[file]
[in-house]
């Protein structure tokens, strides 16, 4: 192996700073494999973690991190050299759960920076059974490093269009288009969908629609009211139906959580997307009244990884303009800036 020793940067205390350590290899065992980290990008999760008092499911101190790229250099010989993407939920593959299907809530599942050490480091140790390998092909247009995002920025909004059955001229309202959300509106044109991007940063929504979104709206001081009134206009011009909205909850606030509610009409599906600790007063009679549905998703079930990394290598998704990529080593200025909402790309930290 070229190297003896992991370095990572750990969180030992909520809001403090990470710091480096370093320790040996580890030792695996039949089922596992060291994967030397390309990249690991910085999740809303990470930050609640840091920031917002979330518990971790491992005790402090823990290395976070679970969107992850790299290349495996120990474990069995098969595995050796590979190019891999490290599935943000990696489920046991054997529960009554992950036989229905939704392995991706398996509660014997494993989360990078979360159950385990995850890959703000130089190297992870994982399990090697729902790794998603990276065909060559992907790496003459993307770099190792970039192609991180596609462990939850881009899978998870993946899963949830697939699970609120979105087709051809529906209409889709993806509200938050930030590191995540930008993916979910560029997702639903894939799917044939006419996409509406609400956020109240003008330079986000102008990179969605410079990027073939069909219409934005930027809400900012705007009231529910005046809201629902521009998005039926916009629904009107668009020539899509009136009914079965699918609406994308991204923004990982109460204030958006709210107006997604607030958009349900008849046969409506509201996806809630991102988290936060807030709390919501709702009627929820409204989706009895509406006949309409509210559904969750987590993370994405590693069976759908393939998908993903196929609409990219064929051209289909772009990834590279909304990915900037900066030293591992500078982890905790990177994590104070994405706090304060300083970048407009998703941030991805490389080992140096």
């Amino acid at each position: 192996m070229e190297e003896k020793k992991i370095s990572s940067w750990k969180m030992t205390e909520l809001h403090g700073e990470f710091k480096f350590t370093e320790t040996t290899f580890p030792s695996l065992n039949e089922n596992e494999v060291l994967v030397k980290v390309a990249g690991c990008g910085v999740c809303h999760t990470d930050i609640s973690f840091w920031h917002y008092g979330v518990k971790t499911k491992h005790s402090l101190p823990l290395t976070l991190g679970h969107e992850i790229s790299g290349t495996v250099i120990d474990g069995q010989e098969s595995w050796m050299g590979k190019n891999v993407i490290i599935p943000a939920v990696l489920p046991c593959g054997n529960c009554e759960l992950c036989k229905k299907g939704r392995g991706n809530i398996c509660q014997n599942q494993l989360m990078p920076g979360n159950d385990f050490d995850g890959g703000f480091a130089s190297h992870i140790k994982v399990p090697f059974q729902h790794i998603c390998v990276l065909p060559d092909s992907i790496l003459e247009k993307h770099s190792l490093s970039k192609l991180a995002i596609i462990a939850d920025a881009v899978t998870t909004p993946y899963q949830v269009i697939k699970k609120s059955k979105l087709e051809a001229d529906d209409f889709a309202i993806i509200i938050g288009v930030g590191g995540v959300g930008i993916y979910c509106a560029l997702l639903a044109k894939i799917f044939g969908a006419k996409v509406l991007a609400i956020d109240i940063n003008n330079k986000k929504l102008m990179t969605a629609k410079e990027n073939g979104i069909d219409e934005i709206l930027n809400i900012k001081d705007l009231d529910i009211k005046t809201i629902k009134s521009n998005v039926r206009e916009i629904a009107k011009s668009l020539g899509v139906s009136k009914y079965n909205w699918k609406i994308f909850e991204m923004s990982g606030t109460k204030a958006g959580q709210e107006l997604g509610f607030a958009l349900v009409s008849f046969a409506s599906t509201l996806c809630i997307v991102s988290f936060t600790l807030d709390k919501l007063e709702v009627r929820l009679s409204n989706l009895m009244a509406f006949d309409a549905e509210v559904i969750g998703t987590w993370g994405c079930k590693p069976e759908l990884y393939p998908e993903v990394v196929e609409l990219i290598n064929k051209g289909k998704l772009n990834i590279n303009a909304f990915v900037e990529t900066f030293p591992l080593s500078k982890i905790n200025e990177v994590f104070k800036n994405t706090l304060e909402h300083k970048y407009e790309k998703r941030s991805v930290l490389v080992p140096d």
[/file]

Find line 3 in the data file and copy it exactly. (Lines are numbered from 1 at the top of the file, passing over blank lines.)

């Amino acid at each position: 192996m070229e190297e003896k020793k992991i370095s990572s940067w750990k969180m030992t205390e909520l809001h403090g700073e990470f710091k480096f350590t370093e320790t040996t290899f580890p030792s695996l065992n039949e089922n596992e494999v060291l994967v030397k980290v390309a990249g690991c990008g910085v999740c809303h999760t990470d930050i609640s973690f840091w920031h917002y008092g979330v518990k971790t499911k491992h005790s402090l101190p823990l290395t976070l991190g679970h969107e992850i790229s790299g290349t495996v250099i120990d474990g069995q010989e098969s595995w050796m050299g590979k190019n891999v993407i490290i599935p943000a939920v990696l489920p046991c593959g054997n529960c009554e759960l992950c036989k229905k299907g939704r392995g991706n809530i398996c509660q014997n599942q494993l989360m990078p920076g979360n159950d385990f050490d995850g890959g703000f480091a130089s190297h992870i140790k994982v399990p090697f059974q729902h790794i998603c390998v990276l065909p060559d092909s992907i790496l003459e247009k993307h770099s190792l490093s970039k192609l991180a995002i596609i462990a939850d920025a881009v899978t998870t909004p993946y899963q949830v269009i697939k699970k609120s059955k979105l087709e051809a001229d529906d209409f889709a309202i993806i509200i938050g288009v930030g590191g995540v959300g930008i993916y979910c509106a560029l997702l639903a044109k894939i799917f044939g969908a006419k996409v509406l991007a609400i956020d109240i940063n003008n330079k986000k929504l102008m990179t969605a629609k410079e990027n073939g979104i069909d219409e934005i709206l930027n809400i900012k001081d705007l009231d529910i009211k005046t809201i629902k009134s521009n998005v039926r206009e916009i629904a009107k011009s668009l020539g899509v139906s009136k009914y079965n909205w699918k609406i994308f909850e991204m923004s990982g606030t109460k204030a958006g959580q709210e107006l997604g509610f607030a958009l349900v009409s008849f046969a409506s599906t509201l996806c809630i997307v991102s988290f936060t600790l807030d709390k919501l007063e709702v009627r929820l009679s409204n989706l009895m009244a509406f006949d309409a549905e509210v559904i969750g998703t987590w993370g994405c079930k590693p069976e759908l990884y393939p998908e993903v990394v196929e609409l990219i290598n064929k051209g289909k998704l772009n990834i590279n303009a909304f990915v900037e990529t900066f030293p591992l080593s500078k982890i905790n200025e990177v994590f104070k800036n994405t706090l304060e909402h300083k970048y407009e790309k998703r941030s991805v930290l490389v080992p140096d």